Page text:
How small businesses can create treasure hunts and other games on the social networking site to boost sales
The Loot Winners of Twitter treasure hunts receive gift certificates to local businesses.
Debby Icide had never used Twitter, but all it took was one tweet to boost sales at Gaia Essentials, her small boutique in Moss Beach, California, that sells homemade organic soaps and all-natural skin care products. The enticing missive, which increased traffic to Gaia Essentials's website 400 percent in a matter of hours? It was part of a game called a Twitter treasure hunt.
Icide's is one of several small businesses in the Bay Area that participated in the game, in which Twitter users are asked trivia questions about local companies for the chance to win prizes. Jason Sutherland, the founder of Peninsula Shops, a Web-based community portal, devised the game as a way to promote local businesses. Every morning for a month, Peninsula Shops tweeted a trivia question about a company. In Icide's case, Twitter users were challenged to name the third ingredient in Gaia's Cacao Tangerine Soap for a chance to win a $25 gift certificate. To find the answer, visitors flocked to the store's website, and many stuck around to do some shopping.
A former Web designer who grew up in the Bay Area, Sutherland founded Peninsula Shops last year to be something of a "chamber of commerce on steroids," he says. Businesses pay Sutherland a fee -- $180 for an annual membership or $20 a month -- and Peninsula Shops markets them on Facebook, Twitter, and its website. The idea is to help small-business owners who either don't have the time or the technical know-how to promote themselves online. One of the store owners Sutherland signed up didn't even have a website or a company e-mail address. "The question is, How do you stay relevant?" Sutherland says. "At this point, it's important for every business to have some sort of digital presence."
Since last year, Peninsula Shops has signed up about 80 businesses, many of which, facing competition from big-box retailers and feeling the effects of the recession, desperately needed a new tactic to get customers in the door. That's what prompted Martha Merz, owner of Martha's Pastries, to join. Merz's bakery has been in operation for 21 years, but sales have slowed in recent years. "The whole environment has changed," she says. "We used to be busy early in the morning; now we're not. My guess is that it's because of unemployment. We're missing people who used to swing in before work." Before joining Peninsula Shops, she hadn't spent anything on advertising. "I'm not a tech-y person; I don't even use a computer," Merz admits. "And I've always thought advertising is too expensive, especially if you don't know what you're getting from it."
But with the Twitter treasure hunt, she quickly saw results. Whether drawn by the spirit of competition or the promise of free stuff, participants seemed to go out of their way to answer the questions. To win a $10 gift certificate, Twitter users had to identify which business was located at 325 Sharon Park Drive in Menlo Park, the address for Martha's Pastries. Of those who answered correctly, one winner was randomly chosen. Although the answer was easily tracked down with a bit of Googling, Merz also saw an increase in foot traffic that month; quarterly sales rose 7 percent. "What's special about Peninsula's approach is that it has created a level of brand engagement, which is rare," says Lon Safko, CEO of Innovative Thinking, a social media consulting company. "The treasure hunters who answered the clues were participating frequently." Certain giveaways in the Twitter treasure hunt garnered response rates of up to 26 percent, says Sutherland. By comparison, click-through rates for e-mail marketing campaigns usually hover around 5 percent. Plus, those who participate in the Twitter treasure hunt now receive frequent updates on Twitter and Facebook about deals and promotions from local small businesses.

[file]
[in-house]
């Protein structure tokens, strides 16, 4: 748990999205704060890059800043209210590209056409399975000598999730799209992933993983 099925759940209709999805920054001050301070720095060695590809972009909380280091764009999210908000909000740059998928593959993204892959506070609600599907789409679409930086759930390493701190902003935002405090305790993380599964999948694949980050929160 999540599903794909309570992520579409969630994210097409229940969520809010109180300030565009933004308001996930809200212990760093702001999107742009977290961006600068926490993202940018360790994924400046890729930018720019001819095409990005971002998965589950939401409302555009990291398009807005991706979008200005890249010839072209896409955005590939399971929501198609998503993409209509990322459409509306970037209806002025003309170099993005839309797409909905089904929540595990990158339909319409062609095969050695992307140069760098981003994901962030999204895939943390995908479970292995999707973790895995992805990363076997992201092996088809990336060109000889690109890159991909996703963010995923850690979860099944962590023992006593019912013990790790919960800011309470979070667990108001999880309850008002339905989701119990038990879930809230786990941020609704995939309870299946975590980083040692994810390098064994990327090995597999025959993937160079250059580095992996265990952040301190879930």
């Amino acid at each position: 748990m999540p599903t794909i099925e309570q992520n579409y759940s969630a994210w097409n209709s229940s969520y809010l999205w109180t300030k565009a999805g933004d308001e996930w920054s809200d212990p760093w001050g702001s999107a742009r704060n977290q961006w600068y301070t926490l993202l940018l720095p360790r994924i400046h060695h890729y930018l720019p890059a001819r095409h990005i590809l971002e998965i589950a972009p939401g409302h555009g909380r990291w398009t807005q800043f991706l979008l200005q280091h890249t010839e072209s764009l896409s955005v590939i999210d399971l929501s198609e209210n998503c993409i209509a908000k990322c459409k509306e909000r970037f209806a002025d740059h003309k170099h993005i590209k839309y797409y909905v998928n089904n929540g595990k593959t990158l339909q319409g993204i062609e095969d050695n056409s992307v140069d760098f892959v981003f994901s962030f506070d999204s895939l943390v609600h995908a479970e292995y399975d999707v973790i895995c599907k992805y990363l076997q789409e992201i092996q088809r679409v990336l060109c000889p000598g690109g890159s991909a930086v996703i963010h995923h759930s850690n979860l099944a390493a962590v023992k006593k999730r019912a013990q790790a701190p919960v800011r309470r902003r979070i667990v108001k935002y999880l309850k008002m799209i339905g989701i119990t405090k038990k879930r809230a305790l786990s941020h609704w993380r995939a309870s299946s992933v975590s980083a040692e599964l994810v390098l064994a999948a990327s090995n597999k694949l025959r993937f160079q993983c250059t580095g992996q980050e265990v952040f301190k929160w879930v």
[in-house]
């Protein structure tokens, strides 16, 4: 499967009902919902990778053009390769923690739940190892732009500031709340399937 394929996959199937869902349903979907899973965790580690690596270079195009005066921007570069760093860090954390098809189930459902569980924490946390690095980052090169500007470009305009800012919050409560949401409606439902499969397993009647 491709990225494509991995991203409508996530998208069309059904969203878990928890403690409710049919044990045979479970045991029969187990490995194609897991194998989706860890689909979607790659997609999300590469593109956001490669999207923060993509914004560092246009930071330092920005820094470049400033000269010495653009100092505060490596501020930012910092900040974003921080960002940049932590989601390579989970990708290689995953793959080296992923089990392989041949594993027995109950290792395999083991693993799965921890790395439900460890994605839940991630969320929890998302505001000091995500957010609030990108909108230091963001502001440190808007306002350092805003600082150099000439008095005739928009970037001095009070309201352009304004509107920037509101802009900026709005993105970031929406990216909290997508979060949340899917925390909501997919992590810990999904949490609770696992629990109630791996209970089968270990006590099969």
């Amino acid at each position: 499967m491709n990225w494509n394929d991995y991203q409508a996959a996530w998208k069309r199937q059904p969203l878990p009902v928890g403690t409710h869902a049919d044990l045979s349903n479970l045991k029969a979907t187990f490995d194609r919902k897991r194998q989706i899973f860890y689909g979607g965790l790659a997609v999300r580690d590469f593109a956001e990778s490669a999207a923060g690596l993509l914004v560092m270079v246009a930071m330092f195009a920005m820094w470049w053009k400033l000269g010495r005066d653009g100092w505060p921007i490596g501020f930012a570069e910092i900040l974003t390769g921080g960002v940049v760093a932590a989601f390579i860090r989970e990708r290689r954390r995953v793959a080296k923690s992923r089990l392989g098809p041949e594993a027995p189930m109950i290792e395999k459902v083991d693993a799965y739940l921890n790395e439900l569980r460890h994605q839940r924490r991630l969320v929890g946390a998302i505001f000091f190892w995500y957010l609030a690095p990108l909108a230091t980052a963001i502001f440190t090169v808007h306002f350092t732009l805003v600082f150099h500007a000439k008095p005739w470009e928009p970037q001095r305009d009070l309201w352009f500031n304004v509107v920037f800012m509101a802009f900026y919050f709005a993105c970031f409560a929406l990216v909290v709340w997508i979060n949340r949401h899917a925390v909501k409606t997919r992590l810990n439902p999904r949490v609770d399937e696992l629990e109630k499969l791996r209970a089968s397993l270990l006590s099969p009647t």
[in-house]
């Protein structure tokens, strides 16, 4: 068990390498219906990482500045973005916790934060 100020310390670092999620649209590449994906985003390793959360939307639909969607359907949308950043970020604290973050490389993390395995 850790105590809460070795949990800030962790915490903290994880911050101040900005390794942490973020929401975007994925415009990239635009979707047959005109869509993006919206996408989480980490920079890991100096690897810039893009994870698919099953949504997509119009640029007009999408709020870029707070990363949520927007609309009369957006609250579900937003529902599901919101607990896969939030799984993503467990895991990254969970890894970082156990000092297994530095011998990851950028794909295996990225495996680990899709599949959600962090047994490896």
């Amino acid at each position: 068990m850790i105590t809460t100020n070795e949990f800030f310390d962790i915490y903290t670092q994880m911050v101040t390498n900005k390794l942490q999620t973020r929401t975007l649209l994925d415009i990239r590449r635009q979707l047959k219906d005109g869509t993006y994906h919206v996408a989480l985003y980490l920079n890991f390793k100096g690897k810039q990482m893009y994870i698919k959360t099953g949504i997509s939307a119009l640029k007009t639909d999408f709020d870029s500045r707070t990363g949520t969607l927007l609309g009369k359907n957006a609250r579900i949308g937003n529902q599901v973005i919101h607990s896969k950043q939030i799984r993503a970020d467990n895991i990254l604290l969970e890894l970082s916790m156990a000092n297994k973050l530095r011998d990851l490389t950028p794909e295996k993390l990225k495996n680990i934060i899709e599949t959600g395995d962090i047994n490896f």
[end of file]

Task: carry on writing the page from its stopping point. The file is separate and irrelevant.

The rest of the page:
Later this year, Sutherland plans to launch a campaign using Twitter's location-based features to automatically send special offers to Twitter users when they are near Peninsula Shops's members. For instance, when a Twitter follower gets within, say, 100 yards of Martha's Pastries, he or she might receive a tweet or text message saying something like: "Looks like you're in the neighborhood. Stop by Martha's Pastries and get a free coffee with the purchase of any baked good." Until then, Sutherland will continue to offer this sort of reminder manually. After someone tweeted about visiting the Barnes & Noble in Redwood City, California, Sutherland responded, suggesting that the person check out Kepler's Books, a 55-year-old bookstore in Menlo Park.
Kepler's Books, now a member of Peninsula Shops, had abruptly closed its doors in 2005 because of competition from national chains and sites like Amazon.com. The community rallied, and Kepler's reopened later that year with a new business plan and more than $1 million invested by locals who didn't want to see the family-owned business perish. Customers want to support cool small businesses like Kepler's, says Sutherland; they just need a little nudge. "Sometimes people just need to be reminded that they're part of a community," he says.
To learn more about how Kepler's Books survived its near-death experience, read Bo Burlingham's three-part series at www.inc.com/keyword/may09.